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The 9 Lives of Julie ‘Catwoman’ Newmar
In the 1960s, Julie Newmar epitomized sex appeal, femininity and wit in her portrayal as Catwoman in the popular Batman television series.
As Batman’s femme fatale, Catwoman was the perfect villainess and vixen. Bringing a little sex, glamour and pizzazz to the campy, cult classic – arching her back in a long, sensuous stretch, wearing that sparkly, black bodysuit – Julie Newmar captured the hearts of male (and female) viewers young and old.
With beauty, brains and a charming sense of humor, Newmar’s career has spanned six decades, with countless notable television roles playing both comedic and supernatural characters in everything from The Twilight Zone to Columbo to The Monkees, to My Living Doll.
A choreographer, teacher, pianist, dancer, and model, Newmar has appeared in numerous movies like Serpents of the Nile, Slaves of Babylon, and the unfinished film Monsieur Le Coq, playing the ubiquitous love interest of Zero Mostel.
These days, Newmar runs her own real estate business, is an avid gardener and writer, and was recently honored with a Lifetime Achievement award at the Golden Globes Viewing Gala.
In commemoration of her upcoming 80th birthday this summer, Rock Cellar Magazine tracked down the sweet and insightful Julie Newmar, who graciously chatted with us at length about success, sexuality, spirituality, and her enduring legacy as Catwoman.
Rock Cellar Magazine: First off, congratulations on your recent Lifetime Achievement award honor.
Julie Newmar: We the actors are given the heaviest rewards for the productions and pictures we make, for these experiences people have watching in the theatres and on television. It’s heavenly to receive such loving feedback and to have people feel that way.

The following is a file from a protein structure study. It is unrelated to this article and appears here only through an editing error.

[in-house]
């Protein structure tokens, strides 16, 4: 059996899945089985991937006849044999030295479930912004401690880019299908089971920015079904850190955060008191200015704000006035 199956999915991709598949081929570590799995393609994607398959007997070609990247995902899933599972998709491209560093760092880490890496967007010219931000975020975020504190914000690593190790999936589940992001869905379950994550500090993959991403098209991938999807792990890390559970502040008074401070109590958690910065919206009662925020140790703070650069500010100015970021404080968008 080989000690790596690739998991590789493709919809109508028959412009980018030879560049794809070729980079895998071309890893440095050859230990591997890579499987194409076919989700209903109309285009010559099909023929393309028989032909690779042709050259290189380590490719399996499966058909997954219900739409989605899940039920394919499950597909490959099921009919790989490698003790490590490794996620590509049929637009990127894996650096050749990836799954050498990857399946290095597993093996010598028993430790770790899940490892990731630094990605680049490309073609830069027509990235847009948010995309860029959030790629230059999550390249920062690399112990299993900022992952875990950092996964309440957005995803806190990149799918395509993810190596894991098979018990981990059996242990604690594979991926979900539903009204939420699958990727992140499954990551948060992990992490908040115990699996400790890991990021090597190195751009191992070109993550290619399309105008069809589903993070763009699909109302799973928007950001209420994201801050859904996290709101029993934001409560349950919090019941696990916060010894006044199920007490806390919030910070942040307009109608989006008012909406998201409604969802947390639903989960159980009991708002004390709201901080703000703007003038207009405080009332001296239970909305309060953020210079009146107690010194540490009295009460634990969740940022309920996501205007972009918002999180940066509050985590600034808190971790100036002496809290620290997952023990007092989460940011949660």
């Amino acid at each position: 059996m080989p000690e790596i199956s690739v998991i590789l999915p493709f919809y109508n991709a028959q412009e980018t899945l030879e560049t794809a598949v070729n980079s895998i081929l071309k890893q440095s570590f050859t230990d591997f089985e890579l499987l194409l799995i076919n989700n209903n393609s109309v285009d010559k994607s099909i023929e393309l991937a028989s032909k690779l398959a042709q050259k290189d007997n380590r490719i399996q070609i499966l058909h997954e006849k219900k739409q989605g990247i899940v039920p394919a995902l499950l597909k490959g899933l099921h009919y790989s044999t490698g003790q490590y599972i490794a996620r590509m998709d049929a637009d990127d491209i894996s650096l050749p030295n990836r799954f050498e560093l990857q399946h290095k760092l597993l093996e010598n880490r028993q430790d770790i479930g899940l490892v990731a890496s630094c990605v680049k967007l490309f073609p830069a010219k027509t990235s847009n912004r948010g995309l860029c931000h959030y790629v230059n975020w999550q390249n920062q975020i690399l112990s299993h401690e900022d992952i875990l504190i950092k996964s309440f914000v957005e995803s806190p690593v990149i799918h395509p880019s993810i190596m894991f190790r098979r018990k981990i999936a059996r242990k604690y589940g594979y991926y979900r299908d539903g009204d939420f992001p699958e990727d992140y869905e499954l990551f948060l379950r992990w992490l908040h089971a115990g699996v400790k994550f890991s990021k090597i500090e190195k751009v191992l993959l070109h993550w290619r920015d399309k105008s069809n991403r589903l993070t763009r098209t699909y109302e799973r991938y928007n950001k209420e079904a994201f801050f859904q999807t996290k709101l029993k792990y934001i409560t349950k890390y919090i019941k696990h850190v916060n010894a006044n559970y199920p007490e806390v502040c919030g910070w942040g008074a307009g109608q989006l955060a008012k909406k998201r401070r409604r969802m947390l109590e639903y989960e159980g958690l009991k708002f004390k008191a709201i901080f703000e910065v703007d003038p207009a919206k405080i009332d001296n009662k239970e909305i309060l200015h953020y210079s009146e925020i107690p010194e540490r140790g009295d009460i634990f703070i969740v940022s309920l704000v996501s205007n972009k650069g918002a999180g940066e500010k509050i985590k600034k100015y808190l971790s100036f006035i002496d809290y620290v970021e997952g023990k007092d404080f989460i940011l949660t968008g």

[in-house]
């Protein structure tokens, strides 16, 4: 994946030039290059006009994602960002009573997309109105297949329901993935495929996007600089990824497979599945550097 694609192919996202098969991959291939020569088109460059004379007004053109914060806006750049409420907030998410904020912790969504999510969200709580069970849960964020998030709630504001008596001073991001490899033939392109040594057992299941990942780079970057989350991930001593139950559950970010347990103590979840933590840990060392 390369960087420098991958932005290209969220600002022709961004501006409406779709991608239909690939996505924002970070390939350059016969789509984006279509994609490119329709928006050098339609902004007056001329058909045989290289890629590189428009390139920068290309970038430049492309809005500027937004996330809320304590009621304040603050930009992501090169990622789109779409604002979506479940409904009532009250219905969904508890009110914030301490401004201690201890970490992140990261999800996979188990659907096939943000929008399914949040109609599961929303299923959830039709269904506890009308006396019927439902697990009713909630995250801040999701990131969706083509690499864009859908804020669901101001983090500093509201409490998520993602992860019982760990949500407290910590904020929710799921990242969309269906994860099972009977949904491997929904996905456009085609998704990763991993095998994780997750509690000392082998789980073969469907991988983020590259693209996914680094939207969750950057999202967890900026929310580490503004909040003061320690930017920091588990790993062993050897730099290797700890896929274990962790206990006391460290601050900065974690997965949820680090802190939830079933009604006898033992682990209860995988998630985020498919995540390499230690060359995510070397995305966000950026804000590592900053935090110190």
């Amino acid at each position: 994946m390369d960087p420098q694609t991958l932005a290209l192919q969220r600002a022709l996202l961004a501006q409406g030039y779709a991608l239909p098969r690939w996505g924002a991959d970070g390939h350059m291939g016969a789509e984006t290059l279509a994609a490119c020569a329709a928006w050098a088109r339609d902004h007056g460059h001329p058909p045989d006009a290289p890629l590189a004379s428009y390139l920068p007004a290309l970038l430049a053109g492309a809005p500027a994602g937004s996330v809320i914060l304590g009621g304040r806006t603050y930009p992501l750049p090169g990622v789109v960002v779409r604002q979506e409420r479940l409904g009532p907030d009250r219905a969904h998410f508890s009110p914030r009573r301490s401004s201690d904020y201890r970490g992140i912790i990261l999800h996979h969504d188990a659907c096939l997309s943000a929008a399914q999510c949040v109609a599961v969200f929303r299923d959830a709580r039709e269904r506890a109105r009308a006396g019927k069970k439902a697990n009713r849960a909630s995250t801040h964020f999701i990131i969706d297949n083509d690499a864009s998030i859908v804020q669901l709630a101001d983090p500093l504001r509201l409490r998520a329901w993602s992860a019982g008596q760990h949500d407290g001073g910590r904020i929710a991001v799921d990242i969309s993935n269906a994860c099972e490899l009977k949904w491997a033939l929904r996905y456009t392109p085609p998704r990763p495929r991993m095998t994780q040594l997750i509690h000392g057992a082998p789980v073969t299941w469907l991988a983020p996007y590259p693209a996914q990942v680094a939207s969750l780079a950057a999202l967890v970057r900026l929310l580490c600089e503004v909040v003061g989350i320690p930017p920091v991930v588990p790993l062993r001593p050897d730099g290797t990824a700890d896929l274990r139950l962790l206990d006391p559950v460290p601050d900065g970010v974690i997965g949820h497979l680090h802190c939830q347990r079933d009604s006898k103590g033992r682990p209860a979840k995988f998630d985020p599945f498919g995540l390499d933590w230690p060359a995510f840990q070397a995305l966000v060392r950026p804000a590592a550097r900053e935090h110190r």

RCM: In 1961, you appeared as a mystery guest on What’s My Line? What comes to mind when you see footage from your early days on television?
JN: It’s interesting how those shows from 50 years ago come back, either on YouTube or on DVD, isn’t it? I remember on What’s My Line? they wore those eye protectors, but they had big holes in them (laughs).
We didn’t make as many apologies back then. But we also didn’t put the frayed part of ourselves in front of the public, either. It was easier to be relaxed on something like a game show and we quite decently behaved. Don’t you think? I mean, we dressed well and our hair was done. Our manners were nice, and if you watch the clip, do you hear the quality of speech from the host John Daly? Such elegant language and thinking, and we’re missing that today on television.
RCM: You played the role of the Devil in an episode of The Twilight Zone. What was it like working with Rod Serling?
JN: That’s another example of how elegant language and thinking was back then, in the case of that sweet man and creator. For what the show lacked in “spectacularness” – it was virtually nothing when it came to sci-fi effects and visuals – it was decently done. His concepts and his ideas were brilliant.
RCM: These episodes still hold up to this day, would you agree?
In the past, shows like The Twilight Zone reached the minds of children, purely, straight and directly into their imaginations. We didn’t feed them candy. We didn’t falsify things. And when I watch dramatic shows or entertainment today, I’m severely put off. I can’t watch more than 10 seconds, because I quickly realize how false the characters are.
That’s why I think we’ve fallen in love recently with shows like Upstairs Downstairs and Downton Abbey. Much of it was set 70 years ago in the ’30s and ’40s, but there’s this emphasis on the inner morality of people. In other words, the pure goodness of each and every human being, even the ones with flaws. And those characters with obvious flaws, they eventually turn around in that wonderful British spirit and resurrect themselves.
And that’s what shows like The Twilight Zone, from 50 years ago exemplified. That’s why they have staying power, in a similar way to Star Trek and Gene Roddenberry.
RCM: Columbo is another classic television show you appeared on: your character was killed off in the episode Double Shock, with Martin Landau. Any recollections of working with Martin and Peter Falk?